Denmark has a problem — it’s generating too much power from the wind. Currently, Denmark gets about 20% of its total electrical power from wind. On windy days, that percentage can double. The ups and downs of wind power can strain an electricity grid. In western Denmark, the price of electricity can drop to zero on a windy day, leaving utilities scrambling to offload excess power or take a financial hit. To solve this problem, the Danish utility company Dong Energy plans to build a nationwide system to charge electric cars with the surplus wind power.
They are partnering with a start-up company in California, Project Better Place, and they are planning by 2010 to build the infrastructure to support a countrywide electric-car system, with charging spots and battery-exchange locations across Denmark.
“Cars are the perfect match for wind power,” said Shai Agassi, chief executive of Better, which is rolling out a similar network in Israel and has a deal with Renault and Nissan to build fully electric mass-market cars that run on lithium-ion batteries. “They charge sitting in the garage at night when there is little other demand for electricity.”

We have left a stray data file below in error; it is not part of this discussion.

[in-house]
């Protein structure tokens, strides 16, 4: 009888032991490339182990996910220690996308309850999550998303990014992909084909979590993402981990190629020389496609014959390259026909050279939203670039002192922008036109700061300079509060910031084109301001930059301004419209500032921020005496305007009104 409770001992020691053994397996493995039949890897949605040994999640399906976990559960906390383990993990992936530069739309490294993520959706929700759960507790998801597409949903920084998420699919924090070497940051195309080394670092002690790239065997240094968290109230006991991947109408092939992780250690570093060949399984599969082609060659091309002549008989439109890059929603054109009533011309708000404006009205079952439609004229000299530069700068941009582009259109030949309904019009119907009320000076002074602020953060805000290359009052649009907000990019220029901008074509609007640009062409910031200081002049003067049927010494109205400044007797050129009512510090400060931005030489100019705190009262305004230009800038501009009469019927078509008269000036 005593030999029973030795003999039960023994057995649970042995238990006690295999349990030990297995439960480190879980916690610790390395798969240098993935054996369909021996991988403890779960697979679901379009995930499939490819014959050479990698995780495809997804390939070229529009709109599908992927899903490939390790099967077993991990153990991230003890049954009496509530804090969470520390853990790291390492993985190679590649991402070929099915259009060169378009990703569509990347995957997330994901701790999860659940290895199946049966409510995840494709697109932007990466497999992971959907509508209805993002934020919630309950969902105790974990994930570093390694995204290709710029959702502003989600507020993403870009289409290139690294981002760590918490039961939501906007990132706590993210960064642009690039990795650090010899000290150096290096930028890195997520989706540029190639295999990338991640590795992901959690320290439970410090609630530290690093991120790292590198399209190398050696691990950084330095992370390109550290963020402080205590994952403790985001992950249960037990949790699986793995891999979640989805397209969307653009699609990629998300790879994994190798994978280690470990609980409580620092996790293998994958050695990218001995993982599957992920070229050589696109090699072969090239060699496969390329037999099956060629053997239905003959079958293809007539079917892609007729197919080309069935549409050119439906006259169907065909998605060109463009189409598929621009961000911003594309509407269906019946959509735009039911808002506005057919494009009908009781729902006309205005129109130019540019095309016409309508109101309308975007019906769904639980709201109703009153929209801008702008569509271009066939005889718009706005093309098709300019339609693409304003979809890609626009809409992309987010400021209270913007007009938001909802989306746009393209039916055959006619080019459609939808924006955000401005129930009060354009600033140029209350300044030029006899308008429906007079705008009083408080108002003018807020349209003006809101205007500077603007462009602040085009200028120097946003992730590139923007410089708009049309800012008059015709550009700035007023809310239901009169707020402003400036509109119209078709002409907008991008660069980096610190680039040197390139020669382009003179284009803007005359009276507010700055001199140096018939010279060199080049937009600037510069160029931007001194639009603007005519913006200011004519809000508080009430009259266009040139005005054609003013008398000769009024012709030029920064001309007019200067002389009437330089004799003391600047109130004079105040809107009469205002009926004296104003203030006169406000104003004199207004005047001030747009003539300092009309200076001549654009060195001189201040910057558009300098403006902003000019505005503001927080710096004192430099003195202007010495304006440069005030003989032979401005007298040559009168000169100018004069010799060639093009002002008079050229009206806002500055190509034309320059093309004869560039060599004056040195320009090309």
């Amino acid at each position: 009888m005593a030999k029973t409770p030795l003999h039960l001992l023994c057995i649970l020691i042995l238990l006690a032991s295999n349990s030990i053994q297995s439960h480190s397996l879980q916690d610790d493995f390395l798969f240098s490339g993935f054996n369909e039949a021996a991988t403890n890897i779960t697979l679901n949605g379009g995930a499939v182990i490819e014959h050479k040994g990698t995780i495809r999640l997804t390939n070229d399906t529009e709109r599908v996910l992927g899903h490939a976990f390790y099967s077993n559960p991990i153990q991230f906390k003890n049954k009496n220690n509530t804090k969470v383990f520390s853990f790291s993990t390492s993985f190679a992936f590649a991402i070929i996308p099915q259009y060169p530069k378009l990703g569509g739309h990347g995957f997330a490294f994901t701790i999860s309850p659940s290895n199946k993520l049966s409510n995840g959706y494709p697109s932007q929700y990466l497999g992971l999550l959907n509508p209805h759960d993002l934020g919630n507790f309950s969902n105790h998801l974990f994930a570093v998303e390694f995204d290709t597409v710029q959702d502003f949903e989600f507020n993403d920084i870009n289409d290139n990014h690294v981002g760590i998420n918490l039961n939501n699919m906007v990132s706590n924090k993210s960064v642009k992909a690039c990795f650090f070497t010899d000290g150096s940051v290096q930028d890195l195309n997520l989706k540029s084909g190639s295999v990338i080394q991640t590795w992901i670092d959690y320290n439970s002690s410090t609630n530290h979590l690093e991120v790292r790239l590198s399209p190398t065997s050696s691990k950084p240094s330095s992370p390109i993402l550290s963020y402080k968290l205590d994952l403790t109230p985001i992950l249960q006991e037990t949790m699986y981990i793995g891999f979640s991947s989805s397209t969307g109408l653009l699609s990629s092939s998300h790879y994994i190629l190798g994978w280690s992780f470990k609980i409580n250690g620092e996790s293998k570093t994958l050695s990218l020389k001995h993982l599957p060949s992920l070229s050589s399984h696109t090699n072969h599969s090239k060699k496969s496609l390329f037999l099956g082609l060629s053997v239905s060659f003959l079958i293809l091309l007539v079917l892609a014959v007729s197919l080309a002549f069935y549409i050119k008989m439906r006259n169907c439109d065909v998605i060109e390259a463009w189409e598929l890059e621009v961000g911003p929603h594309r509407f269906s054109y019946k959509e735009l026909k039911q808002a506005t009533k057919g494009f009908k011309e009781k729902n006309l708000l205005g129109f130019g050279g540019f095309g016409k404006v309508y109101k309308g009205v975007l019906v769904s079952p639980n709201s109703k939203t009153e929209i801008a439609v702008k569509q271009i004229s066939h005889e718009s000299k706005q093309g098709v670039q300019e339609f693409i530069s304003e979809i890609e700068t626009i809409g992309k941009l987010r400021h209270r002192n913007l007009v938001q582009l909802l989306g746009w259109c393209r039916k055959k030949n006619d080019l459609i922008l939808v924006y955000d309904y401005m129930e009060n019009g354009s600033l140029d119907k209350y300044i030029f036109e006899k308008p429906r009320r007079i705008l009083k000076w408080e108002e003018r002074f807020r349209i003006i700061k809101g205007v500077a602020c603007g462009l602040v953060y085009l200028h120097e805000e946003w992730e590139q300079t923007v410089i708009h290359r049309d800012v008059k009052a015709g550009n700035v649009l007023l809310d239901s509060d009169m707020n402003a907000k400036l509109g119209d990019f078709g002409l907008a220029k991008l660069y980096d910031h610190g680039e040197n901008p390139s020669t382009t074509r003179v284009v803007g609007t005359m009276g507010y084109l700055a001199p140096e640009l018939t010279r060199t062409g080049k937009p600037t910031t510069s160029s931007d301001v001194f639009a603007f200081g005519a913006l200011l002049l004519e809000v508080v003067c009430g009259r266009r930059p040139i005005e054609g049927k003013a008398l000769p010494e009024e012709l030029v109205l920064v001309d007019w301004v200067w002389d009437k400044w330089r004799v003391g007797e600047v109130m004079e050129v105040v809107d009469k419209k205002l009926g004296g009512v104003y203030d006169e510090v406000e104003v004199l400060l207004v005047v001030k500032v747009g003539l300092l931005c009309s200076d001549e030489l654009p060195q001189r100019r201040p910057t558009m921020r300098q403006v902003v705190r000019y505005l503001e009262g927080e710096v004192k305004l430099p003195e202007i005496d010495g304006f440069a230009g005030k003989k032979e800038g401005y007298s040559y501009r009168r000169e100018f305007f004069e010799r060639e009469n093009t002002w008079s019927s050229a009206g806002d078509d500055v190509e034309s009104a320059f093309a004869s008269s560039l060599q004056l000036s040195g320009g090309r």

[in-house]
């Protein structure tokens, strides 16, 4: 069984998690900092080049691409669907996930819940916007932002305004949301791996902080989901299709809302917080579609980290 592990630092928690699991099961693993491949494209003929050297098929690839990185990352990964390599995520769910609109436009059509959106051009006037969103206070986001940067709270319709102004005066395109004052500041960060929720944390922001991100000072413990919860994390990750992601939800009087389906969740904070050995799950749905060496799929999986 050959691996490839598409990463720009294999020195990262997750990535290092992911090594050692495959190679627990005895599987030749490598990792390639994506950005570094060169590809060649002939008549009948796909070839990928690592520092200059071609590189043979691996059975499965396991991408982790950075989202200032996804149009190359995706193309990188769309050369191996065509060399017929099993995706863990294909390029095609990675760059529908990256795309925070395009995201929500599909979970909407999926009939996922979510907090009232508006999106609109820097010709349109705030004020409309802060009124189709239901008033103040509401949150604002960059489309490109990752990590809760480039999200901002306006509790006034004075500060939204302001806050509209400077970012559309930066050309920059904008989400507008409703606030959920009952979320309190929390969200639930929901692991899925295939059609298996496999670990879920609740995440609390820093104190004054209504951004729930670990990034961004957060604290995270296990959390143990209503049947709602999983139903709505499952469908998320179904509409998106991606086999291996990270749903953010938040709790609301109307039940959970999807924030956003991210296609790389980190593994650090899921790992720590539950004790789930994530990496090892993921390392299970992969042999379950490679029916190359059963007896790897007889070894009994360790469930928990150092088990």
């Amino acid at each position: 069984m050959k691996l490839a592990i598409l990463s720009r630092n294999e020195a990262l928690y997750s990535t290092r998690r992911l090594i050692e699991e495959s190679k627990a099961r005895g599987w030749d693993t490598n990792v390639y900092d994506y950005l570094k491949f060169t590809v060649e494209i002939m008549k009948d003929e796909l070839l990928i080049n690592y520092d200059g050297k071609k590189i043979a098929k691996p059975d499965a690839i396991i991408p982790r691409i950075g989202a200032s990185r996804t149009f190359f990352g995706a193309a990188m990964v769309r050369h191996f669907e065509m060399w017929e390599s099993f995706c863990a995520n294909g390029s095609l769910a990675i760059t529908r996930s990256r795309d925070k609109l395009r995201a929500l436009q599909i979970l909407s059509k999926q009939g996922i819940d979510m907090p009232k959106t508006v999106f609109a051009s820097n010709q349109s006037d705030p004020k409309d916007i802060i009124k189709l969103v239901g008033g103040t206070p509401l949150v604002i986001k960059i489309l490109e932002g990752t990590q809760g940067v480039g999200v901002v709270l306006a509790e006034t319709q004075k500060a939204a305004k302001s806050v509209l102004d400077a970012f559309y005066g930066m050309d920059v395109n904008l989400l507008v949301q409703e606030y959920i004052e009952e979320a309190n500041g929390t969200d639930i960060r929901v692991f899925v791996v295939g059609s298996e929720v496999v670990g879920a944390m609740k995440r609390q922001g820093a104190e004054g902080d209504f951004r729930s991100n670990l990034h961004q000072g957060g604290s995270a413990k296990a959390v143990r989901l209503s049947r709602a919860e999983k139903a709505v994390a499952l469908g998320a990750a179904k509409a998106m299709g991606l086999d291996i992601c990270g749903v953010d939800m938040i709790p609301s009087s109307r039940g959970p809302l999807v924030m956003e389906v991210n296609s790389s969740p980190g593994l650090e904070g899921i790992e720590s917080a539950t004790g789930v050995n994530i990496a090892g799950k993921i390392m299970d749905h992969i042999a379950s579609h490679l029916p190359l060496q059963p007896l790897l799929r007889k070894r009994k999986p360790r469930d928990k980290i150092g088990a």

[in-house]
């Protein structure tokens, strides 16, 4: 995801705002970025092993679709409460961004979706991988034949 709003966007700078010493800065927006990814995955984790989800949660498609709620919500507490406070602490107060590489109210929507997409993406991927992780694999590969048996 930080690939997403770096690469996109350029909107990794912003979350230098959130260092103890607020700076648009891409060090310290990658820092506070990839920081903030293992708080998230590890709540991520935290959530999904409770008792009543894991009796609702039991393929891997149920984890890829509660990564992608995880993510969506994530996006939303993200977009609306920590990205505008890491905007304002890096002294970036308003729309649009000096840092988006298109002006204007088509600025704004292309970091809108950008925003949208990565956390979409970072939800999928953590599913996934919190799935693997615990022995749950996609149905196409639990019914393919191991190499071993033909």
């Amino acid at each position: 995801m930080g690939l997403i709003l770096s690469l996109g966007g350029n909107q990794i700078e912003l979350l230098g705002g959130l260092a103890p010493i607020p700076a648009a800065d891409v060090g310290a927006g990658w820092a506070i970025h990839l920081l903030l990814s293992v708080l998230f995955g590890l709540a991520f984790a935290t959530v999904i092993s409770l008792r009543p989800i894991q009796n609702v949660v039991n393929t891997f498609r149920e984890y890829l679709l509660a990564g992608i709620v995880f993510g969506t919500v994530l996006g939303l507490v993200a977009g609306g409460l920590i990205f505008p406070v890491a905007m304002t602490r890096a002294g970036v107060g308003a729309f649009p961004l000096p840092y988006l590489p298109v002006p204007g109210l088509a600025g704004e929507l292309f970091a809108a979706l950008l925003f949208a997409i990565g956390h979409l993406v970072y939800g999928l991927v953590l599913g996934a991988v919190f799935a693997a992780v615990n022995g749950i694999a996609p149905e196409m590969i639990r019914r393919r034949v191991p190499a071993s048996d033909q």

Dong, which has dealt with wind “intermittency” for years, has its hands full with the Danish government’s pledge to raise its share of electricity from renewable sources to 30% by 2025. “It’s an increasingly difficult challenge for us,” said Dong CEO Anders Eldrup. “We have to make our traditional fossil-fuel plants more flexible. That way we can turn power plants down, or even off, when the wind is blowing.”
In addition to revamping old plants, Denmark has built stronger connections to nearby Germany, Sweden and Norway so it can sell excess electricity on windy days. When it is windy in Denmark, countries like Norway buy cheap power to supplement their own hydropower resources. On very windy days about half of wind power is exported to Norway and Sweden, where many homes are heated with electricity.
“We have to keep investing heavily in the grid to make sure we can transport the electricity from wind when and where it is most needed,” said Peter Jorgensen, vice president at Energinet.dk, the nonprofit, state-owned company that runs Denmark’s grid.